A few months ago I finally got my hands on a Matrix 12 via a friend who amassed quite the vintage synth collection and while the sound was great, it didn’t blow me away. Then again, we were playing it through an mono tube amp with a small speaker. I came home confident that I made the right decision to buy the Andromeda.
Just a few days ago as of this post, that friend brought the Matrix 12 over so that I could make a demo for him. He’s selling it and since he’s not a keyboardist, he asked me to perform. Connecting the Matrix 12 to my studio monitoring system and hearing it in stereo was incredible. Here’s a video of the proceedings:
What an amazingly rich and lush sound. In the past few days, I’ve experienced doubt yet again whether I made the right choice. So I’ve spent some time really sitting down with the Andromeda and getting to know it better. And I’ve discovered some more strengths and weaknesses.
Firstly, the UNISON X mode is incredible. By default, the Andromeda triggers two oscillators per note, each with five waveforms available simultaneously. By pressing the UNISON X button, you can make the Andromeda trigger four oscillators per note, or six, or eight, all the way up to all thirty-two (sixteen voices times two oscillators per voice). And you can detune them with one knob turn as well. This can make a thin and dull patch sound absolutely enormous instantly.
Secondly, I learned that it’s really easy to overdrive the filters both pre and post, which can lead to wave shaping (ie, distortion). Turning down the feed of the oscillators into the filters creates a much smoother, more pure analog sound.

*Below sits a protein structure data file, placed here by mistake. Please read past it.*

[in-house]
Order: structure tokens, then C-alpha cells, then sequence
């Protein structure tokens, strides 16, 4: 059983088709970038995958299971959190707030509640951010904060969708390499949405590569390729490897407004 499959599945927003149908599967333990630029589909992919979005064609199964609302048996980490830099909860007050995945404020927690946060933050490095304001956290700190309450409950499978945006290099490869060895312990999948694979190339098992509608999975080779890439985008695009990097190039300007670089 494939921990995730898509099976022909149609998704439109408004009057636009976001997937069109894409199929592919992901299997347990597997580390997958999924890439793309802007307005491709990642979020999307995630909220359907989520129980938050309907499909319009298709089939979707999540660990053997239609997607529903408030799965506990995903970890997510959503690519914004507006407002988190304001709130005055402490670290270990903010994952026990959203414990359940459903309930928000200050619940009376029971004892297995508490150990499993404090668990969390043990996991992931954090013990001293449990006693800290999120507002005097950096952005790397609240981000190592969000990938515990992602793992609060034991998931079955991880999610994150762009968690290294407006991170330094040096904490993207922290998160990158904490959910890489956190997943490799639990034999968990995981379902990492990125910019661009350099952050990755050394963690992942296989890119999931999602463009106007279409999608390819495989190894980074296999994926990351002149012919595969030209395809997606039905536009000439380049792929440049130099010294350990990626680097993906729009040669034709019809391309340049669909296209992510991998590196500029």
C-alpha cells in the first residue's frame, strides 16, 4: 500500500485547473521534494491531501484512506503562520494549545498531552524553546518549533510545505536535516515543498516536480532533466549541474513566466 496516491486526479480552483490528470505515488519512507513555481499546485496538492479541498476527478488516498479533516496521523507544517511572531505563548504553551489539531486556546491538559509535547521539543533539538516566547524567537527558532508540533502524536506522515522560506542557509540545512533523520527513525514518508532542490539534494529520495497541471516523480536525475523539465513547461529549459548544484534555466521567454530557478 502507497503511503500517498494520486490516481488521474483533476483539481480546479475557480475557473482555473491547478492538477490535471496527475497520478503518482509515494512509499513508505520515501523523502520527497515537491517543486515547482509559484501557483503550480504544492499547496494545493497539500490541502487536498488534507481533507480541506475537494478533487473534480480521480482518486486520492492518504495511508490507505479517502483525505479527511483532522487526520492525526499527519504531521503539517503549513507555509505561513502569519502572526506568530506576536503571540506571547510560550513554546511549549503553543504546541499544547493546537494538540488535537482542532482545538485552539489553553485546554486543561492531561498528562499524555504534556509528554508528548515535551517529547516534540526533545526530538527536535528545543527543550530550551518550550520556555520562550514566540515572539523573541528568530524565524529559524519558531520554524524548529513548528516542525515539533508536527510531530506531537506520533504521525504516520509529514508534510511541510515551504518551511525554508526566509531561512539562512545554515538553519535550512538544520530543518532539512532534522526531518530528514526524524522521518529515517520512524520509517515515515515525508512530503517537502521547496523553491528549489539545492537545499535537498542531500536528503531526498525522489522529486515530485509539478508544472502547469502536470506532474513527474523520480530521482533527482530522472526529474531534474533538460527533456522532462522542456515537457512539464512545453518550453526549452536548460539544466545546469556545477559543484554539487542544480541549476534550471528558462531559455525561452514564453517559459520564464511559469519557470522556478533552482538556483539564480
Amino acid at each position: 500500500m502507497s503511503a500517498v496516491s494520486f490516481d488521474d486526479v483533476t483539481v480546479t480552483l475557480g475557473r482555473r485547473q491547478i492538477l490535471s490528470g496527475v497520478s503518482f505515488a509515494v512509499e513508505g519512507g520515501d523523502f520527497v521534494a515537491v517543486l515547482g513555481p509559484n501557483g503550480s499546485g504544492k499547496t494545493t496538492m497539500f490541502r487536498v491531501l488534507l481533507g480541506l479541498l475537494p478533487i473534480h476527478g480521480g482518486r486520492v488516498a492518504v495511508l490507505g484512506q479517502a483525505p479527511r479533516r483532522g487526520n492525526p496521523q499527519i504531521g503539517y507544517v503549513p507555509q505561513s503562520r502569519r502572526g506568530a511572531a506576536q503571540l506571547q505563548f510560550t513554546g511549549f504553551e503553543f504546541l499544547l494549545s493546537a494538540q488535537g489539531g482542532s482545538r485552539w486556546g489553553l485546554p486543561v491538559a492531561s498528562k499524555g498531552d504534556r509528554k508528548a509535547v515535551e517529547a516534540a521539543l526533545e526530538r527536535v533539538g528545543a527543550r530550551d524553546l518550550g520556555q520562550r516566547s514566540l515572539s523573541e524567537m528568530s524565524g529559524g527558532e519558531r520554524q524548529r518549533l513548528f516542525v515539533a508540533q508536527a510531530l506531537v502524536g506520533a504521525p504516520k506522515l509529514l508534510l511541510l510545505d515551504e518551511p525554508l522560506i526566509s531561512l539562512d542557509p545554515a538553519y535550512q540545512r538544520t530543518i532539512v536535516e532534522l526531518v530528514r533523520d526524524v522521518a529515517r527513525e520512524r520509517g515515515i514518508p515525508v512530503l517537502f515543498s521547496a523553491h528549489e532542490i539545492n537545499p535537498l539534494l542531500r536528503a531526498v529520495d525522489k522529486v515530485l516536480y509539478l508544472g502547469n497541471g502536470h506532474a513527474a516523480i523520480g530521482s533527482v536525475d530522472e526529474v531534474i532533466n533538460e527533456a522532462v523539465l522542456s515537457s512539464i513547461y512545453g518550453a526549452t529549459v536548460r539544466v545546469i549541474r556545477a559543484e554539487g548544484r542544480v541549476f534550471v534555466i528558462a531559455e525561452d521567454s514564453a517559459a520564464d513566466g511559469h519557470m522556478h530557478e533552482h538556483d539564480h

But I also learned that the panning leaves a lot to be desired. One of the coolest features of the Oberheim is the ability to pan each voice anywhere in the stereo field, or do so randomly. This ability further increases the sense of largeness of the Oberheim. Although there are a vast number of modulation sources for the panning, none of them that I found achieves that random voice panning effect and they all seem to affect the entire output, not individual oscillators or voices (two oscillators each). The only way to really do this is to use the individual voice outputs connected to a 16 channel mixer and set the pans on the mixer wherever you’d like. This seems like a rather confusing oversight on the part of the OS design team.
Despite this and with the help of the Andromeda Tips & Tricks article, I’m programming some really nice, deep, rich sounds from the Andromeda. My lust for the Matrix 12 is not gone yet, but it is abated somewhat.
This will not be a post about how hard it is to be a musician in the digital age. We all know it isn’t a cakewalk. That said, I would rather be doing what I’m doing than work for someone else in a cubical somewhere making shareholders rich. I may not be a millionaire (or even a hundred-thousandaire… or even half that… I’ll stop now before I get depressed) but I am happy with my work.